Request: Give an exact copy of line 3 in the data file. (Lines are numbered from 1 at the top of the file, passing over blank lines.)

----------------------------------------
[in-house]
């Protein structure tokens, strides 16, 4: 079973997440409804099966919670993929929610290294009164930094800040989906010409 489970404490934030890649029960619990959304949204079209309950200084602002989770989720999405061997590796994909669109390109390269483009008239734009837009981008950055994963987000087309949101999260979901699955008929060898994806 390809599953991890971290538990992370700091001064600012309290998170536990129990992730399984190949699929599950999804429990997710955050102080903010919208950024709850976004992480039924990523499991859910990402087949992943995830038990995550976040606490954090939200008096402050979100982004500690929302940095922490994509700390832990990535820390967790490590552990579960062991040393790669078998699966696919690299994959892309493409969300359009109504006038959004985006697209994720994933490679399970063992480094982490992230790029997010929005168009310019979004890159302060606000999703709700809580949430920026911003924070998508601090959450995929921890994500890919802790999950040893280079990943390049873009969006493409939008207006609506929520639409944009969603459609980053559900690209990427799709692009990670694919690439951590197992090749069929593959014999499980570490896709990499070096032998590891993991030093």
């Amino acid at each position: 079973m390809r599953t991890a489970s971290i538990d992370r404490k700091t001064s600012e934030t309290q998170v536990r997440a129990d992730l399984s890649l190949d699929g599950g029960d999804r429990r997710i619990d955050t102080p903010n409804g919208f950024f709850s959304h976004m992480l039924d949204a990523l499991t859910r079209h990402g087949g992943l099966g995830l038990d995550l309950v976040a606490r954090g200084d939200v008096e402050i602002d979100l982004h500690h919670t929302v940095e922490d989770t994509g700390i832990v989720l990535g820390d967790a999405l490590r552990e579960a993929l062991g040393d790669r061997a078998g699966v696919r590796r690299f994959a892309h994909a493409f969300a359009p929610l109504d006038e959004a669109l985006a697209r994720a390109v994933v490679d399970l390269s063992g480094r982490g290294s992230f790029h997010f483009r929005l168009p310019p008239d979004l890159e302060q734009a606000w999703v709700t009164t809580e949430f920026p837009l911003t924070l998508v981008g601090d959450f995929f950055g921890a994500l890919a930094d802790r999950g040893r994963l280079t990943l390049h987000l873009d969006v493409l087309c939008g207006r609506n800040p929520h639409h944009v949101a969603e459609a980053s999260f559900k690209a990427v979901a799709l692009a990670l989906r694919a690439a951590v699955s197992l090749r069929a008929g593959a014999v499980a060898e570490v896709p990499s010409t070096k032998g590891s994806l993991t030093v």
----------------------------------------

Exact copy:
């Amino acid at each position: 079973m390809r599953t991890a489970s971290i538990d992370r404490k700091t001064s600012e934030t309290q998170v536990r997440a129990d992730l399984s890649l190949d699929g599950g029960d999804r429990r997710i619990d955050t102080p903010n409804g919208f950024f709850s959304h976004m992480l039924d949204a990523l499991t859910r079209h990402g087949g992943l099966g995830l038990d995550l309950v976040a606490r954090g200084d939200v008096e402050i602002d979100l982004h500690h919670t929302v940095e922490d989770t994509g700390i832990v989720l990535g820390d967790a999405l490590r552990e579960a993929l062991g040393d790669r061997a078998g699966v696919r590796r690299f994959a892309h994909a493409f969300a359009p929610l109504d006038e959004a669109l985006a697209r994720a390109v994933v490679d399970l390269s063992g480094r982490g290294s992230f790029h997010f483009r929005l168009p310019p008239d979004l890159e302060q734009a606000w999703v709700t009164t809580e949430f920026p837009l911003t924070l998508v981008g601090d959450f995929f950055g921890a994500l890919a930094d802790r999950g040893r994963l280079t990943l390049h987000l873009d969006v493409l087309c939008g207006r609506n800040p929520h639409h944009v949101a969603e459609a980053s999260f559900k690209a990427v979901a799709l692009a990670l989906r694919a690439a951590v699955s197992l090749r069929a008929g593959a014999v499980a060898e570490v896709p990499s010409t070096k032998g590891s994806l993991t030093v």